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Jaguars Return to Roots in Victory Over Chiefs: Offensive edition

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For the first time since week one, the Jacksonville Jaguars played like, well, the Jacksonville Jaguars. We returned to our roots in a vicious beating of the Kansas City Chiefs that wasn't nearly as close as the final score indicated. Sunday, we saw what we can be, and it's a whole lot better than we thought up to this point. Today, I'll go over the offense's return to form, and tomorrow, expect my analysis of the defense's return to their roots. Let's look at why the Jaguars' offense succeeded on Sunday.

Run, and Do So Up the Middle.

Vince Manuwai showed he's almost fully recovered from his season-ending injury last year, and that he's still a great run-blocker. At the age of 30, he still has a few solid years in the tank. Uche Nwaneri played one of his most physical games of the season, and the way he pushed the pile at the goal-line was textbook Jaguar football. Brad Meester played like a man possessed in the run game. Despite being 33, the savvy veteran showed he can still bring it. Our interior line is clearly better at run-blocking than they are at protecting David.

Rookie Tackles Showing Improvement

The first and second-round picks in this year's draft are both starting for the team, and both continue to improve each week. I don't want to hear anyone say that they're not doing great, because clearly they are. Eugene Monroe and Eben Britton are outperforming both Andre Smith, and Jason Smith, and continue to improve each week. We almost never see a holding penalty, unless it is to keep Garrard from getting sacked. Last year, it was surprising if our tackles weren't penalized for holding at least twice a week. Andy Heck is one of the better assistant coaches this team has, and under his tutelage, I expect both to be excelling by week 14.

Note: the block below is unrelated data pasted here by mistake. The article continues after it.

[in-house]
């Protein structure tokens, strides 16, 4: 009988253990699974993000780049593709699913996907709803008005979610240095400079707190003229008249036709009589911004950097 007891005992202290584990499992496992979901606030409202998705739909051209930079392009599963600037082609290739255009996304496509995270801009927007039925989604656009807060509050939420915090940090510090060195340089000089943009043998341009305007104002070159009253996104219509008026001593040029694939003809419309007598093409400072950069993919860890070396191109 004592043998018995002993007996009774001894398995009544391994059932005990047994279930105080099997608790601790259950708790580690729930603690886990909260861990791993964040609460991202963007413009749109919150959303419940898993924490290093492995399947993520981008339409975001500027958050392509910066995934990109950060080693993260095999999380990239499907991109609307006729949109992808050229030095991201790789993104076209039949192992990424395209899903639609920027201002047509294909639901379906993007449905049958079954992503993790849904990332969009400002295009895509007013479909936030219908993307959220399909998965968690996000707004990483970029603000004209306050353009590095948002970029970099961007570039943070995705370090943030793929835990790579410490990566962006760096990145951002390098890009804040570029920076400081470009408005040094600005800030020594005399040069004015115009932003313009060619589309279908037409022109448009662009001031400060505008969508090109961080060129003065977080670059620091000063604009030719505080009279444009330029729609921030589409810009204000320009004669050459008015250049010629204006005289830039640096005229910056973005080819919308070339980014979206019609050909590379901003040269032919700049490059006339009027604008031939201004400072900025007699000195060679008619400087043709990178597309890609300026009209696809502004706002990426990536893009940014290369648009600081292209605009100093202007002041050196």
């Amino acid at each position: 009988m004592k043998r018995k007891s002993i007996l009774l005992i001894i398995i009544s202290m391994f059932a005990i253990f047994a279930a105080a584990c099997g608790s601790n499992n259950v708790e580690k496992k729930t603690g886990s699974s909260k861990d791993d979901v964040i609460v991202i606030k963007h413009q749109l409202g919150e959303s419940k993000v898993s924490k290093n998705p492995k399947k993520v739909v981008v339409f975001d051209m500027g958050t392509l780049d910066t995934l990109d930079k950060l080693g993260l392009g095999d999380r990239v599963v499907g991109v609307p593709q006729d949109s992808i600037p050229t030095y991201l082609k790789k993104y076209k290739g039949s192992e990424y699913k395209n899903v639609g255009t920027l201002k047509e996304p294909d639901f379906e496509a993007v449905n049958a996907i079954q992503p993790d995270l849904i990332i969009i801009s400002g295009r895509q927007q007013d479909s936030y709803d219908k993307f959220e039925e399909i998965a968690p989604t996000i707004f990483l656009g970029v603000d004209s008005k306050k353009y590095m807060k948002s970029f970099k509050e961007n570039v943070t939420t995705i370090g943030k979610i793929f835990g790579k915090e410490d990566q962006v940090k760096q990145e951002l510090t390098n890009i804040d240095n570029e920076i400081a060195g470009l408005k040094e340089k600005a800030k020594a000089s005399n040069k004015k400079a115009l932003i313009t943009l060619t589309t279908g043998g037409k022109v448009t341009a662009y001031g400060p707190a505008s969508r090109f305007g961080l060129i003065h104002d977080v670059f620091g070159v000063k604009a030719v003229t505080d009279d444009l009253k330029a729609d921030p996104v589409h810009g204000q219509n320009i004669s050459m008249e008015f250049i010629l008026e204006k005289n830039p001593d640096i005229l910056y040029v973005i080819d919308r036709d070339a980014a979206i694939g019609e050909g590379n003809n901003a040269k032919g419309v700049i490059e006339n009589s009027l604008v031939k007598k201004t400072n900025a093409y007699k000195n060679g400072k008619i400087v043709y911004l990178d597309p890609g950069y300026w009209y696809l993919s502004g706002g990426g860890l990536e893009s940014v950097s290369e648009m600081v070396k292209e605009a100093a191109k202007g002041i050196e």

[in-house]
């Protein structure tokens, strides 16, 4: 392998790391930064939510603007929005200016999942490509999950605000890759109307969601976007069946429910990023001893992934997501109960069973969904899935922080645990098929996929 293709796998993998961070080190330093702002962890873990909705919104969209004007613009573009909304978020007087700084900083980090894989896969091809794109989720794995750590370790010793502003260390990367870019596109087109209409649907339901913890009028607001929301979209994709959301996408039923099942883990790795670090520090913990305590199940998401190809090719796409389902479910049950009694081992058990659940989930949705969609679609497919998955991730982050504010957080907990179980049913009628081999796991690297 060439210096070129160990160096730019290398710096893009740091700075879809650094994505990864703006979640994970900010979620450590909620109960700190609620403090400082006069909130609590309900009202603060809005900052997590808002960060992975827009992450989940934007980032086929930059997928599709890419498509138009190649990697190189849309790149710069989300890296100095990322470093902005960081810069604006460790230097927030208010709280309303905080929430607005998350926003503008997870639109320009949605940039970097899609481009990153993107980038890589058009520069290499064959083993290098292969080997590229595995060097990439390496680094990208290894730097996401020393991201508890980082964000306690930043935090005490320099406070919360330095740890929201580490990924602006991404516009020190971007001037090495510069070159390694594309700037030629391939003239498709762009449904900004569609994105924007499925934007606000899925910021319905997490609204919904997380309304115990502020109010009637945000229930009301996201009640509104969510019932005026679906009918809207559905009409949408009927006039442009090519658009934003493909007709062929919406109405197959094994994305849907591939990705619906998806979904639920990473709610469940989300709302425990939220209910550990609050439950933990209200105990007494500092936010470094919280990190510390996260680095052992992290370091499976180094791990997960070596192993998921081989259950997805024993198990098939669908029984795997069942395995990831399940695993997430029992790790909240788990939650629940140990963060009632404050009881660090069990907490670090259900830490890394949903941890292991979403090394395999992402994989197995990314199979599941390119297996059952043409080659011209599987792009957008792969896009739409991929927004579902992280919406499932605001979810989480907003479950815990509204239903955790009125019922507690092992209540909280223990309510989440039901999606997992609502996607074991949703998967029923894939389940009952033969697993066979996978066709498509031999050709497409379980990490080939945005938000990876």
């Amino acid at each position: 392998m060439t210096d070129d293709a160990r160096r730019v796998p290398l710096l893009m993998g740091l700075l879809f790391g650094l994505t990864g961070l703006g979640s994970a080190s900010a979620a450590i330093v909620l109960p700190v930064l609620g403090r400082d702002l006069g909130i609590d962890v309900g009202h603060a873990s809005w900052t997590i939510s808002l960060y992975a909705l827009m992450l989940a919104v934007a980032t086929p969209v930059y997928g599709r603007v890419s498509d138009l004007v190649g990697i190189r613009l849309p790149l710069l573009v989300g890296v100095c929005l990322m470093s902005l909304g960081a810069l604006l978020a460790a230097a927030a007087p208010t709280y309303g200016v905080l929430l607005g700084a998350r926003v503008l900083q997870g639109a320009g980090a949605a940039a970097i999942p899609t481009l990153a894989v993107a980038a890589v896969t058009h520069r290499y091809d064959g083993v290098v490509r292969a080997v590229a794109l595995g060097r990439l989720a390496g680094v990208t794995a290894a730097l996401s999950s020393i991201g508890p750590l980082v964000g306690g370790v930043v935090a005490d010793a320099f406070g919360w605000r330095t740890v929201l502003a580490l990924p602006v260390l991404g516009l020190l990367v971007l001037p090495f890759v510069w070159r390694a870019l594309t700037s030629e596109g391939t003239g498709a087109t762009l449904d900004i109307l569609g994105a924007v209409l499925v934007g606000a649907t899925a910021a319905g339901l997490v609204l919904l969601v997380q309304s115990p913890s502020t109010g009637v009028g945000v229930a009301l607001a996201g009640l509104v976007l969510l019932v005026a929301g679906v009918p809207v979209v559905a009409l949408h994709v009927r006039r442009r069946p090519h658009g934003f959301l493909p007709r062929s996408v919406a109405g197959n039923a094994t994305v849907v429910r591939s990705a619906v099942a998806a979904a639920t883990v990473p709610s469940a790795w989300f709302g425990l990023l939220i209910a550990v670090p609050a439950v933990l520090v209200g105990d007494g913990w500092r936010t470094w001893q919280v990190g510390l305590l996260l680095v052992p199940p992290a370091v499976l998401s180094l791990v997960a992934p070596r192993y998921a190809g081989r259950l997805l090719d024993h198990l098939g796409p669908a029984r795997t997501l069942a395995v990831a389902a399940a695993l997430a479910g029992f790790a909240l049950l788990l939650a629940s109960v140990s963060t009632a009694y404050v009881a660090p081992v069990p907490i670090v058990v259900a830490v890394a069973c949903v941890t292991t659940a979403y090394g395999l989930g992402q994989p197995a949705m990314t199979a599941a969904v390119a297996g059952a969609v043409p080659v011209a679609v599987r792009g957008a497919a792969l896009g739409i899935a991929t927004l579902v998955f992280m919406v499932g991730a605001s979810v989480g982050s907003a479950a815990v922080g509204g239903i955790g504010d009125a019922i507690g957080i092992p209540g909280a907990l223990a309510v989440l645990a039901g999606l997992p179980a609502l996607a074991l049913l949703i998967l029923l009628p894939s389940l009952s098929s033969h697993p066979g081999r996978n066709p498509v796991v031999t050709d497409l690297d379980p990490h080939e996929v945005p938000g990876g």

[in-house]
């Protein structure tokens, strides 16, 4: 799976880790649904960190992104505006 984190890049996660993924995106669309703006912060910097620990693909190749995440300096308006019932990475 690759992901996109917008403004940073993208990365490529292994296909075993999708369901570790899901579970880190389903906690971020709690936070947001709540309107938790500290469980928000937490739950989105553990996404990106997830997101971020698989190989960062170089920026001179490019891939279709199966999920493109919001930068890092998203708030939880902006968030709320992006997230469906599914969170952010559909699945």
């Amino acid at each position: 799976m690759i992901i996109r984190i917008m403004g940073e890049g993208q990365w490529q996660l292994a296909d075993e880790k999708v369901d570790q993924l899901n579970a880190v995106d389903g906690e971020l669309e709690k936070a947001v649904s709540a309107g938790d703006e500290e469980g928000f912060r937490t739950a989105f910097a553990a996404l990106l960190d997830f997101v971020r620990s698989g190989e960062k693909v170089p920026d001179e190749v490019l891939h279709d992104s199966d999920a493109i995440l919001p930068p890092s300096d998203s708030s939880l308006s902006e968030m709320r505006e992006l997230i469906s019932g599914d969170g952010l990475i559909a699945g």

WR's Emerging

Mike Sims-Walker has shown he's a legit number one receiver, and when the team runs to set up the pass, he makes things look easy. That being said, I was more impressed with out rookie WR play. We haven't ever seen such an instant impact from late round picks. Mike Thomas is a madman when returning kicks, and Spoony has likely lost his job, even when he returns healthy. Jarrett Dillard showed the hands he displayed in college, when he literaly snatched a crucial 3rd down rocket, courtesy of Garrard. The future is going to be sooner than we expect if these players continue to progress.

 

Clock Management

The Jaguars' return to their historical roots of running the ball and stopping the run was beautiful to watch, and it should remind all of us WHY they go hand in hand. The Jaguars had two drives of 10 plays, and three drives of 9 plays. They ran the ball 41 times, and controlled the clock as a result. We all know the clock stops after an incomplete pass, therefore, pass-happy teams leave more clock for their opponents to score with. The Jaguars had the ball almost 13 minutes more than the Chiefs, do you think that may have had something to do with why the Chiefs defense looked so exhausted in the 4th Quarter?

When you run the ball all game long, the defense wears down. RB's like Jerome Bettis, and Marcus Allen got better as the game wore on, because the defensive players had been so beaten down all game. It's like a boxing match between two heavy-weights, you may not knock the guy out in the first round, but the accumulation of punishment leads to mistakes by your opponent, and eventually, his defeat.

Running the Ball Makes 3rd Down Manageable

The Jaguars commitment to the run enabled them to post a better than 50% conversion ratio on third-down. We saw very few third and long situations, and even when the Jaguars encountered them, David seemed to find the open man. The Jaguars employed safe, hard-nosed football, and nothing brought me more joy than to see the Jaguars run the QB sneak on second or third and short numerous times. That's the kind of conservative, clock-eating football that keeps your defense fresh, the opponent's defense tired, and the opposing offense out of rhythm. Run the ball and stop the run, and you'll win far more than you'll lose.

Well Timed Play-Action Passes and Good Route Design

I have to give props to Dirk Koetter for calling a run-first game while still utilizing the play-action pass effectively. The play that sprung Sims-Walker free was all play-design. MJD lined up on the outside as a WR, while Sims-Walker was lined up with two other wide-outs in the trips formation to the opposite side. When MJD came in motion, the whole defense took notice. Once the ball was snapped, MSW ran a simple drag pattern across the defense and was completely unaccounted for because of the confusion the design caused the Chiefs. When Dirk establishes the run first, he looks a whole lot smarter.

-Collin Streetman